We were getting a full day of use without any worries and if you don’t use the Always-On screen option and are not glued to your phone, you shall be able to last a day and a half or even two days off the charger.

We have also run a number of battery tests to be able to precisely determine the expected battery life on the A51.

Battery Test #1: Web Browsing 

hoursHigher is better
Samsung Galaxy A51
11h 35 min
Google Pixel 3a
9h 48 min
Google Pixel 3a XL
9h 54 min

First on our browsing test, the Galaxy A51 scored a really impressive 11 hours and 35 minutes, way above the average for most phones. In comparison, its direct rivals, the Google Pixel 3a and Pixel 3a XL both scored around 10 hours on the same test.

Battery Test #2: Video Streaming

hoursHigher is better
Samsung Galaxy A51
8h 35 min
Google Pixel 3a
6h 30 min
Google Pixel 3a XL
8h 14 min

Our second test involves playing back YouTube videos, something that many people enjoy doing on a daily basis. For video streaming, the A51 scored 8 hours and 35 minutes of non-stop video playback. This beat the Pixel 3a by two hours, and it was also 15 minutes longer than what the Pixel 3a XL lasted.

Battery Test #3: 3D Gaming

hoursHigher is better
Samsung Galaxy A51
6h 40 min

Finally, our third test shows how long the phone will last for 3D gaming. These are the most demanding types of games including titles like Fortnite and PUBG. Here, the Galaxy scored 6 hours and 40 minutes, which is also a great score. It was longer than the Pixel 3a, which scored 6 hours and 7 minutes, but slightly shorter than the 6 hours and 55 minutes that the 3a XL edition lasted. Overall, our tests show that the Galaxy A51 definitely scores way above the average in terms of battery life.

PhoneArena Total Battery Score

2 parts Browsing,2 parts YouTube video streaming,1 part 3D Gaming
hoursHigher is better
Samsung Galaxy A51
9h 4 min

You also get a 15-watt fast charger in the box which helps fuel up a drained battery a bit faster. How fast you ask? Take a look below:

  • in 15 minutes: you get a 16% charge
  • in 30 minutes: 31%
  • 45 minutes: 47%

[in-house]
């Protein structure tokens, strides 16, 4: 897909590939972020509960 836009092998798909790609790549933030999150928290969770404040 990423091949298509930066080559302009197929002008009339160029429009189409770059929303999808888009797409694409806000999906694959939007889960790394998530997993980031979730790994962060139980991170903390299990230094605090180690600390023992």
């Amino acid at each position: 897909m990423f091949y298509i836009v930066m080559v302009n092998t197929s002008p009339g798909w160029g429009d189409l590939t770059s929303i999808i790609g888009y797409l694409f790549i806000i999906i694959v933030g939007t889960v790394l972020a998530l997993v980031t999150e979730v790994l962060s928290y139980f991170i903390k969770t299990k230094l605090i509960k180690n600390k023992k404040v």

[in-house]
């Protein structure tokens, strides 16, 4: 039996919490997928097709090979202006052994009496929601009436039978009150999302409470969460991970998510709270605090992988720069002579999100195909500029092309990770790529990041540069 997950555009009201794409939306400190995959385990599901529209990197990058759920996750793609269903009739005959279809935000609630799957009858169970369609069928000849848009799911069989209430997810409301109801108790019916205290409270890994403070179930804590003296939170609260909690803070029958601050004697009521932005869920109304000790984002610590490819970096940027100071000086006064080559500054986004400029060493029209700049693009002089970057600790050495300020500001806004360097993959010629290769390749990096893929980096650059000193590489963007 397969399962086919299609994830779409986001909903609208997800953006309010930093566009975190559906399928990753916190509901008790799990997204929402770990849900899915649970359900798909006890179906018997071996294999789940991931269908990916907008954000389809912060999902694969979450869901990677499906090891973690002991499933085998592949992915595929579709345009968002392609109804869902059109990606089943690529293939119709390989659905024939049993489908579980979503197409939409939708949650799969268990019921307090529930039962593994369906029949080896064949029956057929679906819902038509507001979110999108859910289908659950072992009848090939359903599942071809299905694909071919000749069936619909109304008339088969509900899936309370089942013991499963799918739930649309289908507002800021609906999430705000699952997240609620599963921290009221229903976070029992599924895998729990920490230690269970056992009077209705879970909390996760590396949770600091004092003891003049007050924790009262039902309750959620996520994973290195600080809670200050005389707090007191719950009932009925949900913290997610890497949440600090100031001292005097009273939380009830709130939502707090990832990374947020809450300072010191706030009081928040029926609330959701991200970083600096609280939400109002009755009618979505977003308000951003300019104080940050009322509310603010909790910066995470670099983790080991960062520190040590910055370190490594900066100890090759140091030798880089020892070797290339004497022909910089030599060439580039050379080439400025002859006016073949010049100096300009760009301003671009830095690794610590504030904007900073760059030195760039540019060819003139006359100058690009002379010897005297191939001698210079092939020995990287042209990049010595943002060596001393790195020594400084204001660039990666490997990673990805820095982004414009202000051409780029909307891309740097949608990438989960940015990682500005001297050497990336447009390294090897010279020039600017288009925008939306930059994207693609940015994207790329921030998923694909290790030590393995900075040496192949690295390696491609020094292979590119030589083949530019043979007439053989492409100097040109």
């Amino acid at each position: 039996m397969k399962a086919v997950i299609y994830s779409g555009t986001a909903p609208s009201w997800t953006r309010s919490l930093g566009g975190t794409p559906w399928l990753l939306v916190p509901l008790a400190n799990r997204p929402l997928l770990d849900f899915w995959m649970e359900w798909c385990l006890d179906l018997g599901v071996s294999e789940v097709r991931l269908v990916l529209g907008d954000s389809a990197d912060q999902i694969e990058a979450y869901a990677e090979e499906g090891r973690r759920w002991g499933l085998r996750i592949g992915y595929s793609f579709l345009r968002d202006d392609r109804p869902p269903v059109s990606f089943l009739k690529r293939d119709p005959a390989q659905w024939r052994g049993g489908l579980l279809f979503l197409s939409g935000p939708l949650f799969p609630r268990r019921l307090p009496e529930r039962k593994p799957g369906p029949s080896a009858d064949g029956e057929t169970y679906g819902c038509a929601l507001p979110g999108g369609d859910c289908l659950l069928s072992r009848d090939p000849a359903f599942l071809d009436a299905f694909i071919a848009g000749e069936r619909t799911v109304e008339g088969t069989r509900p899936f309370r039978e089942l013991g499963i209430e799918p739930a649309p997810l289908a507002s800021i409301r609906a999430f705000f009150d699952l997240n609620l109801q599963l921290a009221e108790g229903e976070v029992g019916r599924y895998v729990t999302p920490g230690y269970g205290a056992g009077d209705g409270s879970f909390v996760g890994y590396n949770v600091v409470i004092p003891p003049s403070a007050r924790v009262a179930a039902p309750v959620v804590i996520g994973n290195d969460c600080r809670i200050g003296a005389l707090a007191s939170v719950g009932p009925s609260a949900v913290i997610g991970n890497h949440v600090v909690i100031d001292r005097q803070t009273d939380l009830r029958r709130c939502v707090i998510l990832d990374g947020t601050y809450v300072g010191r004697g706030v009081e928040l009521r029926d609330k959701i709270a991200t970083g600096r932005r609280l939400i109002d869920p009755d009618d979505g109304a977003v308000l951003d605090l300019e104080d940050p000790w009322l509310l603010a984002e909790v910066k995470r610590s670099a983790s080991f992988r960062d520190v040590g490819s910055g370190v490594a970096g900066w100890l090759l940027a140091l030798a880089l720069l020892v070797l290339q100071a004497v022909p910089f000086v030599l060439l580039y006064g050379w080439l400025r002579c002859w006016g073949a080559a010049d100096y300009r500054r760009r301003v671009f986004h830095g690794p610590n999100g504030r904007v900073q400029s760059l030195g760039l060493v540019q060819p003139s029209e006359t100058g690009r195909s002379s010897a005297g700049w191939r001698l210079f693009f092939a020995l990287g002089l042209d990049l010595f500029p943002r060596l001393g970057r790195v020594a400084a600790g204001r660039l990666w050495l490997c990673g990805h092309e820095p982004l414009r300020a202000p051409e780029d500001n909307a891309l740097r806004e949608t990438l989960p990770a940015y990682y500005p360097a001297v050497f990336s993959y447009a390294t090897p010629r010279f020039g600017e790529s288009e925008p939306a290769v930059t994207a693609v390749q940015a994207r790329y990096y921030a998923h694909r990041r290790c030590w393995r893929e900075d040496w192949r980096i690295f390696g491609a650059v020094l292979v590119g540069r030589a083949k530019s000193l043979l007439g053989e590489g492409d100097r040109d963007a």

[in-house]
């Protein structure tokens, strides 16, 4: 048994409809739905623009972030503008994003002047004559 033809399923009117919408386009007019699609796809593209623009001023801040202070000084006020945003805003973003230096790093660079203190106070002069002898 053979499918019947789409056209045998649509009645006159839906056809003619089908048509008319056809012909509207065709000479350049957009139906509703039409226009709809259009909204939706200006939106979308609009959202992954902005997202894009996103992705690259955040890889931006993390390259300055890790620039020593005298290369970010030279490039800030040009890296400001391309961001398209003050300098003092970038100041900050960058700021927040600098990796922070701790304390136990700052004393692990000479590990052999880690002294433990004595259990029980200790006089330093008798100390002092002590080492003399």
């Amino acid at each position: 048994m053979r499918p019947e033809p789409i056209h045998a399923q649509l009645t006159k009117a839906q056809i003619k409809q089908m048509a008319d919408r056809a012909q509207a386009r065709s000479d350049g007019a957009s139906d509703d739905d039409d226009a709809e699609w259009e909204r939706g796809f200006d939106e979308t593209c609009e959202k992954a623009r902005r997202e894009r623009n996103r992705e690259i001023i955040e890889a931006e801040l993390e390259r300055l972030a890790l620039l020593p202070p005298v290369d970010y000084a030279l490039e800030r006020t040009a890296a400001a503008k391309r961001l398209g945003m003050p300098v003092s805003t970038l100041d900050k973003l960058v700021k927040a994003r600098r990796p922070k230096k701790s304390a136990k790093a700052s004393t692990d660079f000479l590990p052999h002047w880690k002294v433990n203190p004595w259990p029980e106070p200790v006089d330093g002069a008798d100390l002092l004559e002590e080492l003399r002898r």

• 1 hour: 63%
  • 1 hour and 45 minutes: 100% Full Charge

Unfortunately, there is no support for wireless charging on this phone and you will need to rely on the cable to juice it up.

Price and Alternatives

Priced at around $350, this phone costs as much as Pixel 3a or iPhone 7

The Galaxy A51 begins selling in January 2020 at a starting price of around $350 (360 euro), while its predecessor, the A50, remains on sale at a discounted price of 280 euro.

But the most notable rival of the Galaxy A51 is Google’s Pixel 3a, a phone with a flagship-grade camera, sold at about the same price. The Pixel 3a not only has the advantage of a superior camera, it also has smoother performance and a cleaner interface that will get Android updates on time.

At about the same price of the A51, you can also buy an iPhone 7, a phone that was originally launched in late 2016, but still features a faster processor and has access to the Apple ecosystem. The A51 offers a much higher quality display and longer battery life, but the difference in camera and performance is actually in favor of the iPhone 7.

Conclusion and Final Score

While the original Galaxy A50 offered an incredible value for the money last year and sold in the millions across the globe, the new Galaxy A51 is a very slight upgrade that doesn’t offer much reason for an upgrade and doesn’t impress that much.

Yes, it’s a nice-looking phone that offers a beautiful AMOLED display and very good battery life, and we don’t mind the plastic build at all, but the new cameras don’t offer much of an improvement and are far less capable than the cameras on the rival Pixel 3a, or even iPhone 7. Worse yet, the performance is underwhelming and the phone often stutters when presented with a slightly more difficult task.

At the end of the day, the Galaxy A51 is merely a decent mid-range phone that feels a bit pricey for what it is and definitely not a threat to the Pixel 3a.


  • Beautiful AMOLED screen
  • Long-lasting battery life
  • Elegant thin design


  • Stuttery performance with slightly more challenging tasks
  • Mediocre camera

PhoneArena Rating:


User Rating:

4 Reviews